In the Economist:
A CERTAIN genre of books about English extols the language’s supposed difficulty and idiosyncrasy. “Crazy English”, by an American folk-linguist, Richard Lederer, asks “how is it that your nose can run and your feet can smell?”. Bill Bryson’s “Mother Tongue: English and How It Got That Way” says that “English is full of booby traps for the unwary foreigner…Imagine being a foreigner and having to learn that in English one tells a lie but the truth.”
Such books are usually harmless, if slightly fact-challenged. You tell “a” lie but “the” truth in many languages, partly because many lies exist but truth is rather more definite. It may be natural to think that your own tongue is complex and mysterious. But English is pretty simple: verbs hardly conjugate; nouns pluralise easily (just add “s”, mostly) and there are no genders to remember.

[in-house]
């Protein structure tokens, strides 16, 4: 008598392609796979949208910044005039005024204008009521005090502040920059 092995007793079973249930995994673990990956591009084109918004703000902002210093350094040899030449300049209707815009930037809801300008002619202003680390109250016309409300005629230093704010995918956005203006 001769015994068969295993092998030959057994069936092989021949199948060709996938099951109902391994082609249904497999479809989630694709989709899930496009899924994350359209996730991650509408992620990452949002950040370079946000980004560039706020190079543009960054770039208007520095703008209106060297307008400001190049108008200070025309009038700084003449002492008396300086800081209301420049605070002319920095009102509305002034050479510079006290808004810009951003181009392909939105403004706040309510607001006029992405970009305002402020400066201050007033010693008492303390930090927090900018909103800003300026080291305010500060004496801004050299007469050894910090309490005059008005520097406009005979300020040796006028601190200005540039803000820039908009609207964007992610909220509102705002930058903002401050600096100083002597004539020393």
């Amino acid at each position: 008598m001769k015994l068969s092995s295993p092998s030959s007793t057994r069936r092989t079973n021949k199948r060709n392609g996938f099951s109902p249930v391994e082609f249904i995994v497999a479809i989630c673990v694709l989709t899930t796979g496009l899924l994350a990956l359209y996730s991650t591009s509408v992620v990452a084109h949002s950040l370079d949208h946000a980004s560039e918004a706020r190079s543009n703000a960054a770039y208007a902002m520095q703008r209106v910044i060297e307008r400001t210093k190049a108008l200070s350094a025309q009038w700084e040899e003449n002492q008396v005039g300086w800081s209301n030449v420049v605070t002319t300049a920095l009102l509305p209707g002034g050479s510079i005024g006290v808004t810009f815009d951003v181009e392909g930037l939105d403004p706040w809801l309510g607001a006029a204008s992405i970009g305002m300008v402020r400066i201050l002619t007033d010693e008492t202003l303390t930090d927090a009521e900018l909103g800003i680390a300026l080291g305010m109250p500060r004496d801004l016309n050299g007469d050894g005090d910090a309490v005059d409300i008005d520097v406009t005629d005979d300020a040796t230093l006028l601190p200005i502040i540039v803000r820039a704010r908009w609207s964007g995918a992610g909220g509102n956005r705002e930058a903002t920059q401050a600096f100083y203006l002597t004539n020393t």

English-speakers appreciate this when they try to learn other languages. A Spanish verb has six present-tense forms, and six each in the preterite, imperfect, future, conditional, subjunctive and two different past subjunctives, for a total of 48 forms. German has three genders, seemingly so random that Mark Twain wondered why “a young lady has no sex, but a turnip has”. (Mädchen is neuter, whereas Steckrübe is feminine.)
English spelling may be the most idiosyncratic, although French gives it a run for the money with 13 ways to spell the sound “o”: o, ot, ots, os, ocs, au, aux, aud, auds, eau, eaux, ho and ö. “Ghoti,” as wordsmiths have noted, could be pronounced “fish”: gh as in “cough”, o as in “women” and ti as in “motion”. But spelling is ancillary to a language’s real complexity; English is a relatively simple language, absurdly spelled.